FAIRBANKS - BP is launching an effort to map methane gas deposits beneath the North Slope tundra that geologists believe could dwarf Alaska's natural gas deposits.
Armed with $13.27 million in federal grant money, BP is going to pursue methods to efficiently convert methane gas into a clean-burning energy source.
"It's very exciting, actually," Paul Metz, an associate professor in the mining and geological engineering department at the University of Alaska Fairbanks, told the Fairbanks Daily News-Miner.
Scientists from UAF, the University of Arizona and the U.S. Geological Survey will participate in the project. BP will augment the federal grant with $8 million of its own funds.
While the spotlight of late has been on Alaska's conventional natural gas resources, methane hydrates have the potential to represent the longer-term future of Alaska natural gas production, scientists say.
"Gas hydrates are a significant resource on the North Slope," said Ronnie Chappell, a spokesman for BP. "We've been drilling through them for years as we developed the Prudhoe Bay, Kuparuk and Milne Point oil fields."
Chappell said that estimates of North Slope methane hydrates run in excess of 40 trillion cubic feet. "Which is equivalent to the conventional gas resource (in the Alaska Arctic)," he said.
The estimates vary, and UAF's Metz said there could even be hundreds of times more methane hydrates in Alaska than conventional gas.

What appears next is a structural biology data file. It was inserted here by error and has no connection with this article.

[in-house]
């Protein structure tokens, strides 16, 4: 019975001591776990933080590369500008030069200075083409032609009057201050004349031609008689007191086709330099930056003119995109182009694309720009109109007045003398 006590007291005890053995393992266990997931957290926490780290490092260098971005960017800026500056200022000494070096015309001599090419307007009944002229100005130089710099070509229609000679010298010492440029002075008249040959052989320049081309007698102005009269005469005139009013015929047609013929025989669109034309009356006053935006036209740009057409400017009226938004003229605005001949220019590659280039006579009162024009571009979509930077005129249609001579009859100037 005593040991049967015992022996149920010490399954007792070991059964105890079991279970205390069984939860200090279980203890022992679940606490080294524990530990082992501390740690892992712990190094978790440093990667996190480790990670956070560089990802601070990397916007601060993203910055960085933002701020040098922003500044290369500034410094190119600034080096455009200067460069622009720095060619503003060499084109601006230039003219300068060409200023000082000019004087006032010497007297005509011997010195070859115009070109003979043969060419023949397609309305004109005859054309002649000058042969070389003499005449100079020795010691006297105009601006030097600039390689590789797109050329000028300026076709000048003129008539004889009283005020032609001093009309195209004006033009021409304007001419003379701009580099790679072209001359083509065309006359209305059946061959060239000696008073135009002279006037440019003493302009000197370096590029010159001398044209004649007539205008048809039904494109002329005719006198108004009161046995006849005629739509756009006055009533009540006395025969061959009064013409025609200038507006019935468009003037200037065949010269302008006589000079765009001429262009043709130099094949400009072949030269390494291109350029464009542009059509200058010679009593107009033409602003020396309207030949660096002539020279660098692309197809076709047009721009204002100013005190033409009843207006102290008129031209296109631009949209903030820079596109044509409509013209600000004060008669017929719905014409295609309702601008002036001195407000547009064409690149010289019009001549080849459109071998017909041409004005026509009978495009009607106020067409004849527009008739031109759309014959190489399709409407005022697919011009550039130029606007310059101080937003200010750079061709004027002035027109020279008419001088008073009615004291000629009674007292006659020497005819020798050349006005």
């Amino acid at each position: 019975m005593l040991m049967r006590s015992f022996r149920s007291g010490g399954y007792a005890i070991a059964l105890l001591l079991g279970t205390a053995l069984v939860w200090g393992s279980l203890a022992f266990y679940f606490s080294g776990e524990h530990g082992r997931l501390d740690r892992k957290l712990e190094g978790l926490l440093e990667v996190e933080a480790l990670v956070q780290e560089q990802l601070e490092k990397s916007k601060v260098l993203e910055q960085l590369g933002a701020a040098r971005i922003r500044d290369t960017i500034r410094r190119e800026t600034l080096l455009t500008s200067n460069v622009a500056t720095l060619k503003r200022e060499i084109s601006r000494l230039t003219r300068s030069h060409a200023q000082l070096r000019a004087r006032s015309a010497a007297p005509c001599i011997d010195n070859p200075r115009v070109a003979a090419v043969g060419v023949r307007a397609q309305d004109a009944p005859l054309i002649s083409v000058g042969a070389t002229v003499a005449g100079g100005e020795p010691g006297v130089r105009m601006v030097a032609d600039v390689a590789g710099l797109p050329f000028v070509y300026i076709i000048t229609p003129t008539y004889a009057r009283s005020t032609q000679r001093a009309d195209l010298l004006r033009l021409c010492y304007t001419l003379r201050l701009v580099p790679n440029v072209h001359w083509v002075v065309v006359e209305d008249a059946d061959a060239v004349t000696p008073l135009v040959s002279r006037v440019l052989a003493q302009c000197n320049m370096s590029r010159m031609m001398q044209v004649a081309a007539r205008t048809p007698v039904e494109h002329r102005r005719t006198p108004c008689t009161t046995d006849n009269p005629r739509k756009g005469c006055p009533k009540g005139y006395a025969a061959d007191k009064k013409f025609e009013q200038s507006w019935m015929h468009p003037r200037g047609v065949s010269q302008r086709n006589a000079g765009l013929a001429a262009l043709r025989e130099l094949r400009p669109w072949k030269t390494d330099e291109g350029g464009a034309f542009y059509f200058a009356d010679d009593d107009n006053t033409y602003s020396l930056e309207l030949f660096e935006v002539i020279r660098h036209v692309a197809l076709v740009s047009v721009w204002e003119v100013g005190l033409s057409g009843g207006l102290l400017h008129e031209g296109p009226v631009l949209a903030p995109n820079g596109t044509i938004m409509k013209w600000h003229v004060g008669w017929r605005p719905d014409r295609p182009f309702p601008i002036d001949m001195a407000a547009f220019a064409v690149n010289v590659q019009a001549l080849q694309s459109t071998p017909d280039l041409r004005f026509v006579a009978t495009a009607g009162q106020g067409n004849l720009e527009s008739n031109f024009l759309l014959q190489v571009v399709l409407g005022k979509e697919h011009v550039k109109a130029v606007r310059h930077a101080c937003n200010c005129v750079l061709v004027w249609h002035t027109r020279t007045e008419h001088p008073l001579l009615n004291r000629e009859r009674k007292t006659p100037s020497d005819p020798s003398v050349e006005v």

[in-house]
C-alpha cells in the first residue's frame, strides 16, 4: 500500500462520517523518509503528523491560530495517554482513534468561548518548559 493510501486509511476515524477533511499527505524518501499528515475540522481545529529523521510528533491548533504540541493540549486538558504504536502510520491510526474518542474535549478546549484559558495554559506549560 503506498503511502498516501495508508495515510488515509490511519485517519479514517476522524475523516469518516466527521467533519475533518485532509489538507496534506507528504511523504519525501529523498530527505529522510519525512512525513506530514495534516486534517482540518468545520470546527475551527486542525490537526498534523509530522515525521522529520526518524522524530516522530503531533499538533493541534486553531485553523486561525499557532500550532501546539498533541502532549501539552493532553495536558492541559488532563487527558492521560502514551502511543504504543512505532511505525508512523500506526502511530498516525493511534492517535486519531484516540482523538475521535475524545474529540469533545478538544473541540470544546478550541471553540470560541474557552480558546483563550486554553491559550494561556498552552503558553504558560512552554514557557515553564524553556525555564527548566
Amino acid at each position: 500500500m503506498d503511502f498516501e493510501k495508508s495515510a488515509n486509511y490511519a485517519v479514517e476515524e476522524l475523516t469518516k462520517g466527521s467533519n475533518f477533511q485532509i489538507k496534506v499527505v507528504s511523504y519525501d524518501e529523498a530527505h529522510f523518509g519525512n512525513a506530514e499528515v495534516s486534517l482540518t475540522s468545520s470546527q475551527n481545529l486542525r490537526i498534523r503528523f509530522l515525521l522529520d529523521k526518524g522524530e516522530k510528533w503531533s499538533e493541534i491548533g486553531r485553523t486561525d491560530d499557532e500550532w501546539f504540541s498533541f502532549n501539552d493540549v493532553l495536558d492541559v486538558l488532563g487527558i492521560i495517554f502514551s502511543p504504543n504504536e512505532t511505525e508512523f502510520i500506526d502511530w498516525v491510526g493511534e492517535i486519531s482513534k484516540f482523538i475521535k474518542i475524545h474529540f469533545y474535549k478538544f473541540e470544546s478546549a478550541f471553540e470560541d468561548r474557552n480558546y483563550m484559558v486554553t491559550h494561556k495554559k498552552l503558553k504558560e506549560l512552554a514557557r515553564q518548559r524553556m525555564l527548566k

Methane gas hydrates are formed when a cage-like lattice of ice encases molecules of methane, the chief component of natural gas. They can be found in permafrost and under the ocean floor.
The challenge is to efficiently convert the frozen solid hydrates into a gas that can be focused into a well for production and then insertion into a pipeline.
The federal government has estimated the scope of gas hydrates in the United States at up to 320,000 trillion cubic feet. That is 200 times the nation's conventional natural gas resources and reserves.
BP, and the other participants in its project, will focus on areas within the Prudhoe Bay, Milne Point and Kuparuk units. The BP project could last up to four years.
"The first stage will be some more seismic work to better define the resource," Metz said. "Then some actual drilling and testing of production methods."
Maurer Technology of Houston, Texas, also won a federal grant to study methane hydrate potential on the North Slope. Maurer Technology, along with partners Anadarko Petroleum and Noble Engineering, will drill and test hydrate production in the Prudhoe Bay and Kuparuk areas.
The Texas company will spend $7.36 million, about $4 million of it coming from the federal grant, on its North Slope effort.
The BP and Maurer Technology grants are part of $48 million that the federal government will provide for six projects throughout the nation aimed at studying the potential of methane gas hydrates.
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